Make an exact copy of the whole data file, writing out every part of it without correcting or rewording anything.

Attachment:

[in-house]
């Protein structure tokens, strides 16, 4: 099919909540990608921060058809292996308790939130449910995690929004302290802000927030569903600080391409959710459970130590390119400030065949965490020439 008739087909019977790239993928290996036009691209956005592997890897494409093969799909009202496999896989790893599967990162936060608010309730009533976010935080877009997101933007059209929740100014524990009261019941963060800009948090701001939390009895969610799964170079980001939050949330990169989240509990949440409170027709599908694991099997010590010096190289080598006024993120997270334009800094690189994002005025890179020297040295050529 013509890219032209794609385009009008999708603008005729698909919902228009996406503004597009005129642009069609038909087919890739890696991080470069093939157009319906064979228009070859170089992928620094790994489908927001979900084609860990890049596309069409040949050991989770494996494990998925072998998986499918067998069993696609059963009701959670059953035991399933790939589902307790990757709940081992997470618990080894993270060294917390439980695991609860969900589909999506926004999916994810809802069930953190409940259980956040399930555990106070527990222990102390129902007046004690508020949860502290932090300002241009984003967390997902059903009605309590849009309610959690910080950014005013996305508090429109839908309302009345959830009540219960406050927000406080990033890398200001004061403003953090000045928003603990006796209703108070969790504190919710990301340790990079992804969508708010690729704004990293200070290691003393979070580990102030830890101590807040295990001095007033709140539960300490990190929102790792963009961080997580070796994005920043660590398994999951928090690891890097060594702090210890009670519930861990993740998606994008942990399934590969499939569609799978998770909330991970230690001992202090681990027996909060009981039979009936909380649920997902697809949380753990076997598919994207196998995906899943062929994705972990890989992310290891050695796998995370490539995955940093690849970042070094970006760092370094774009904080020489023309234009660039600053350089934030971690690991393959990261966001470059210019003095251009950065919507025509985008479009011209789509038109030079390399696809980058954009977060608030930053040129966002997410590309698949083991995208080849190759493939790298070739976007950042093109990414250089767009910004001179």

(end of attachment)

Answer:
[in-house]
């Protein structure tokens, strides 16, 4: 099919909540990608921060058809292996308790939130449910995690929004302290802000927030569903600080391409959710459970130590390119400030065949965490020439 008739087909019977790239993928290996036009691209956005592997890897494409093969799909009202496999896989790893599967990162936060608010309730009533976010935080877009997101933007059209929740100014524990009261019941963060800009948090701001939390009895969610799964170079980001939050949330990169989240509990949440409170027709599908694991099997010590010096190289080598006024993120997270334009800094690189994002005025890179020297040295050529 013509890219032209794609385009009008999708603008005729698909919902228009996406503004597009005129642009069609038909087919890739890696991080470069093939157009319906064979228009070859170089992928620094790994489908927001979900084609860990890049596309069409040949050991989770494996494990998925072998998986499918067998069993696609059963009701959670059953035991399933790939589902307790990757709940081992997470618990080894993270060294917390439980695991609860969900589909999506926004999916994810809802069930953190409940259980956040399930555990106070527990222990102390129902007046004690508020949860502290932090300002241009984003967390997902059903009605309590849009309610959690910080950014005013996305508090429109839908309302009345959830009540219960406050927000406080990033890398200001004061403003953090000045928003603990006796209703108070969790504190919710990301340790990079992804969508708010690729704004990293200070290691003393979070580990102030830890101590807040295990001095007033709140539960300490990190929102790792963009961080997580070796994005920043660590398994999951928090690891890097060594702090210890009670519930861990993740998606994008942990399934590969499939569609799978998770909330991970230690001992202090681990027996909060009981039979009936909380649920997902697809949380753990076997598919994207196998995906899943062929994705972990890989992310290891050695796998995370490539995955940093690849970042070094970006760092370094774009904080020489023309234009660039600053350089934030971690690991393959990261966001470059210019003095251009950065919507025509985008479009011209789509038109030079390399696809980058954009977060608030930053040129966002997410590309698949083991995208080849190759493939790298070739976007950042093109990414250089767009910004001179």